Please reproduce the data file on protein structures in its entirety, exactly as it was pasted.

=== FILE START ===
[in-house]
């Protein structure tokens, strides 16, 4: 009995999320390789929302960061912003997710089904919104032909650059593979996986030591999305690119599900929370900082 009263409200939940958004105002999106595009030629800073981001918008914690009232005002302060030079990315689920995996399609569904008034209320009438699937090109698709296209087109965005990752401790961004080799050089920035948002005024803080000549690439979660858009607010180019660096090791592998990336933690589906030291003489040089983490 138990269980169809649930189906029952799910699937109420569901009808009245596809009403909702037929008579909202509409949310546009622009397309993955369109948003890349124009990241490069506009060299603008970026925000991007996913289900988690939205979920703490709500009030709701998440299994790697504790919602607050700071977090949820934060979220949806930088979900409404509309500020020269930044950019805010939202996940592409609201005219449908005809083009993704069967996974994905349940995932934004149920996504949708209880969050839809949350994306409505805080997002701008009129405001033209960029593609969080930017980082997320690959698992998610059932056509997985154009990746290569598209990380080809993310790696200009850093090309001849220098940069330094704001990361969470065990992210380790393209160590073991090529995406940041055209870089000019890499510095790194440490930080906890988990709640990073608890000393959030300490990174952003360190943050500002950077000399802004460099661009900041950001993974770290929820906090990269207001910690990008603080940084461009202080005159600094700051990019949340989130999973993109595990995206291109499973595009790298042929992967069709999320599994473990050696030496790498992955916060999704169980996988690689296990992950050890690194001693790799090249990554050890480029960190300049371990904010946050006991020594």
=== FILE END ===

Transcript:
[in-house]
């Protein structure tokens, strides 16, 4: 009995999320390789929302960061912003997710089904919104032909650059593979996986030591999305690119599900929370900082 009263409200939940958004105002999106595009030629800073981001918008914690009232005002302060030079990315689920995996399609569904008034209320009438699937090109698709296209087109965005990752401790961004080799050089920035948002005024803080000549690439979660858009607010180019660096090791592998990336933690589906030291003489040089983490 138990269980169809649930189906029952799910699937109420569901009808009245596809009403909702037929008579909202509409949310546009622009397309993955369109948003890349124009990241490069506009060299603008970026925000991007996913289900988690939205979920703490709500009030709701998440299994790697504790919602607050700071977090949820934060979220949806930088979900409404509309500020020269930044950019805010939202996940592409609201005219449908005809083009993704069967996974994905349940995932934004149920996504949708209880969050839809949350994306409505805080997002701008009129405001033209960029593609969080930017980082997320690959698992998610059932056509997985154009990746290569598209990380080809993310790696200009850093090309001849220098940069330094704001990361969470065990992210380790393209160590073991090529995406940041055209870089000019890499510095790194440490930080906890988990709640990073608890000393959030300490990174952003360190943050500002950077000399802004460099661009900041950001993974770290929820906090990269207001910690990008603080940084461009202080005159600094700051990019949340989130999973993109595990995206291109499973595009790298042929992967069709999320599994473990050696030496790498992955916060999704169980996988690689296990992950050890690194001693790799090249990554050890480029960190300049371990904010946050006991020594």